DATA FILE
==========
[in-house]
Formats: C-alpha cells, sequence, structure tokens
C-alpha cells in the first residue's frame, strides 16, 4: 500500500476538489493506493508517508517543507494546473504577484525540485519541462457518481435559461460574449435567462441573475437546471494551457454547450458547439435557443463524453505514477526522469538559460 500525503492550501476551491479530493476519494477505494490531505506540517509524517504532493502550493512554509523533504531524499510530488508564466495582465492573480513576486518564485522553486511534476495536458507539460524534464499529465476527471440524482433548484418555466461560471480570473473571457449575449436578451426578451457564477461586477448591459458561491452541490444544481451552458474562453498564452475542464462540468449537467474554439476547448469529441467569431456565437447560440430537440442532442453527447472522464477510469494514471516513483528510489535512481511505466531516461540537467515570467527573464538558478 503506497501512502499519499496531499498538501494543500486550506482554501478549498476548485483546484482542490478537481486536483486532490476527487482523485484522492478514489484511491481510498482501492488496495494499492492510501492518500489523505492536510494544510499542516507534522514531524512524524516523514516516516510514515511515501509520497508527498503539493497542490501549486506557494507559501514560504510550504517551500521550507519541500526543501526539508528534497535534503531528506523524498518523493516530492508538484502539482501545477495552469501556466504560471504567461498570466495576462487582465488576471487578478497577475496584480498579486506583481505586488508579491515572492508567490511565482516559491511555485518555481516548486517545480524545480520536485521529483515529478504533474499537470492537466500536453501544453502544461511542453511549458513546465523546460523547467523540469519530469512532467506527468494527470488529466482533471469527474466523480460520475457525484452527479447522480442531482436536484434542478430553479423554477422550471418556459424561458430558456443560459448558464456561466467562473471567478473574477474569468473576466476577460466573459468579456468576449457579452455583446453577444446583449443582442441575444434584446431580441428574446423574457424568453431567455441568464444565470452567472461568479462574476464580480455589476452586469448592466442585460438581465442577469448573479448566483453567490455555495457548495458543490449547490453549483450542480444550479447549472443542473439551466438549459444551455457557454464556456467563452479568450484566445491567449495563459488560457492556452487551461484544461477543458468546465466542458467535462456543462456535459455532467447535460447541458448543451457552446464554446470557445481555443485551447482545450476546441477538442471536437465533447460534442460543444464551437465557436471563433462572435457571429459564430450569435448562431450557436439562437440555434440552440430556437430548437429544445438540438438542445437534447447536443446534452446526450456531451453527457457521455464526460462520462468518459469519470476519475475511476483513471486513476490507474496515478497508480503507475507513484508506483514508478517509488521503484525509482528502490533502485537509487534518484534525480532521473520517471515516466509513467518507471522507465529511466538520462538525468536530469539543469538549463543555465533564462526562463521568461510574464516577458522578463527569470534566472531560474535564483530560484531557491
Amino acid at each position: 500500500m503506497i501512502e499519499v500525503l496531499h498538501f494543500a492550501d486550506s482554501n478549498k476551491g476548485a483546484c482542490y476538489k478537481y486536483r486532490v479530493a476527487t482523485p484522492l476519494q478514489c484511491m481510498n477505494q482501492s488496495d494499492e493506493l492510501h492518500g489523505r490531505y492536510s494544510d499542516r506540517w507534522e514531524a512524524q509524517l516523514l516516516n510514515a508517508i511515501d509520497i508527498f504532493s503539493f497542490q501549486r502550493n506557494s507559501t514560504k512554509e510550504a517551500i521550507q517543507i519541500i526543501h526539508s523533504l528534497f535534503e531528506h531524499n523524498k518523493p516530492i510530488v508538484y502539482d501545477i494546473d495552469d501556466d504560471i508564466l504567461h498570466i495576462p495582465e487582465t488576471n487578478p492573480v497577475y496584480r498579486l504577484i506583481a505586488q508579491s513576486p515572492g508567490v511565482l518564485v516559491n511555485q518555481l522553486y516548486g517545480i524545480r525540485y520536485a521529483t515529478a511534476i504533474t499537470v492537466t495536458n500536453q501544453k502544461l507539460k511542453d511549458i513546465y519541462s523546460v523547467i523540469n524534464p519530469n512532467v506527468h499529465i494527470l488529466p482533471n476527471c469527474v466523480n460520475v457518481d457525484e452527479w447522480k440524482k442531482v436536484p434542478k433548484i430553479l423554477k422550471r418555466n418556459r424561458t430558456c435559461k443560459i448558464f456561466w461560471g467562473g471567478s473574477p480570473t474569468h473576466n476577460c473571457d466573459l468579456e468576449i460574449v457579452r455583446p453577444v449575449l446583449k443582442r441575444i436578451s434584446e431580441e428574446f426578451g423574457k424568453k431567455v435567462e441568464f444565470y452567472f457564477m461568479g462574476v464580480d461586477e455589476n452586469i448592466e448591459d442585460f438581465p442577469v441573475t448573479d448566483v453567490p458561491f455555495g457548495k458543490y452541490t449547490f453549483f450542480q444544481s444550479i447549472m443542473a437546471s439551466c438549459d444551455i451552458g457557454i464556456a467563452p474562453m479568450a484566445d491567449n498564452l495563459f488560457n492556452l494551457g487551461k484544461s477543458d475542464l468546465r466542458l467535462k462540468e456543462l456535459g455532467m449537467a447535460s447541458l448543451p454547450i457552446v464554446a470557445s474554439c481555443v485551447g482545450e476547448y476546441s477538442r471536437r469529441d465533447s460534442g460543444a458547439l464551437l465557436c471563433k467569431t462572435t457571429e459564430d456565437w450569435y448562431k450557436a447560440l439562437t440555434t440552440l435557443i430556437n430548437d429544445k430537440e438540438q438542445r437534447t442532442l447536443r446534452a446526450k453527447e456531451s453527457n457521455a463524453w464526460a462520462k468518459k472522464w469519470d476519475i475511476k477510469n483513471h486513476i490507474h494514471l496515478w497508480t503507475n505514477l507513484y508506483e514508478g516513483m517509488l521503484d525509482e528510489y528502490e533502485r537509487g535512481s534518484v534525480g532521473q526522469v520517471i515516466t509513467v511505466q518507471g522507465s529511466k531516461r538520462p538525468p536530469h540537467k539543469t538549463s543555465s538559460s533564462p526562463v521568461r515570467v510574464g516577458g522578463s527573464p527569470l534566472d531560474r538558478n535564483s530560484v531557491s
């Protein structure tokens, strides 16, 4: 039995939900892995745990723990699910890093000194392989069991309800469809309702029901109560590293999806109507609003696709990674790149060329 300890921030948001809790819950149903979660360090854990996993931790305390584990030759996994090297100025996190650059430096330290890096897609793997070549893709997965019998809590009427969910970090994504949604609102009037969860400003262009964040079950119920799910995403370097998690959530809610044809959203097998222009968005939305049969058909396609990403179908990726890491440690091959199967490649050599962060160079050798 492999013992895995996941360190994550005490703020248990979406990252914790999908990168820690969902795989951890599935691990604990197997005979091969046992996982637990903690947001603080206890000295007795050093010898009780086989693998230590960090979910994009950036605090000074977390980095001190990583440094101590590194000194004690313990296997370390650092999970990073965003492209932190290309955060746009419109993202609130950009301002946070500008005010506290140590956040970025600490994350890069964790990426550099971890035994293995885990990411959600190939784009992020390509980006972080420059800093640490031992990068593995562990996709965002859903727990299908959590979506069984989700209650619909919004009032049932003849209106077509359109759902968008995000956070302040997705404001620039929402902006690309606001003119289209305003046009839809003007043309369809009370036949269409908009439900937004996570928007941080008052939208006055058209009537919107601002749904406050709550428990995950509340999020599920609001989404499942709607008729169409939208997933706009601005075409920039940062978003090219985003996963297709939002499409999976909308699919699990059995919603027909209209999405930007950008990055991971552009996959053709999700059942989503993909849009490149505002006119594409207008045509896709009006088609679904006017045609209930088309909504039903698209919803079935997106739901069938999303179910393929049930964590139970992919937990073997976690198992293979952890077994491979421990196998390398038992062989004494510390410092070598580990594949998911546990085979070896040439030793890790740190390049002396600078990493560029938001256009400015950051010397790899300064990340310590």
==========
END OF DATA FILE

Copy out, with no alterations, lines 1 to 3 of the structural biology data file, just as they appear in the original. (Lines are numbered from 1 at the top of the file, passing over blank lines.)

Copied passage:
[in-house]
Formats: C-alpha cells, sequence, structure tokens
C-alpha cells in the first residue's frame, strides 16, 4: 500500500476538489493506493508517508517543507494546473504577484525540485519541462457518481435559461460574449435567462441573475437546471494551457454547450458547439435557443463524453505514477526522469538559460 500525503492550501476551491479530493476519494477505494490531505506540517509524517504532493502550493512554509523533504531524499510530488508564466495582465492573480513576486518564485522553486511534476495536458507539460524534464499529465476527471440524482433548484418555466461560471480570473473571457449575449436578451426578451457564477461586477448591459458561491452541490444544481451552458474562453498564452475542464462540468449537467474554439476547448469529441467569431456565437447560440430537440442532442453527447472522464477510469494514471516513483528510489535512481511505466531516461540537467515570467527573464538558478 503506497501512502499519499496531499498538501494543500486550506482554501478549498476548485483546484482542490478537481486536483486532490476527487482523485484522492478514489484511491481510498482501492488496495494499492492510501492518500489523505492536510494544510499542516507534522514531524512524524516523514516516516510514515511515501509520497508527498503539493497542490501549486506557494507559501514560504510550504517551500521550507519541500526543501526539508528534497535534503531528506523524498518523493516530492508538484502539482501545477495552469501556466504560471504567461498570466495576462487582465488576471487578478497577475496584480498579486506583481505586488508579491515572492508567490511565482516559491511555485518555481516548486517545480524545480520536485521529483515529478504533474499537470492537466500536453501544453502544461511542453511549458513546465523546460523547467523540469519530469512532467506527468494527470488529466482533471469527474466523480460520475457525484452527479447522480442531482436536484434542478430553479423554477422550471418556459424561458430558456443560459448558464456561466467562473471567478473574477474569468473576466476577460466573459468579456468576449457579452455583446453577444446583449443582442441575444434584446431580441428574446423574457424568453431567455441568464444565470452567472461568479462574476464580480455589476452586469448592466442585460438581465442577469448573479448566483453567490455555495457548495458543490449547490453549483450542480444550479447549472443542473439551466438549459444551455457557454464556456467563452479568450484566445491567449495563459488560457492556452487551461484544461477543458468546465466542458467535462456543462456535459455532467447535460447541458448543451457552446464554446470557445481555443485551447482545450476546441477538442471536437465533447460534442460543444464551437465557436471563433462572435457571429459564430450569435448562431450557436439562437440555434440552440430556437430548437429544445438540438438542445437534447447536443446534452446526450456531451453527457457521455464526460462520462468518459469519470476519475475511476483513471486513476490507474496515478497508480503507475507513484508506483514508478517509488521503484525509482528502490533502485537509487534518484534525480532521473520517471515516466509513467518507471522507465529511466538520462538525468536530469539543469538549463543555465533564462526562463521568461510574464516577458522578463527569470534566472531560474535564483530560484531557491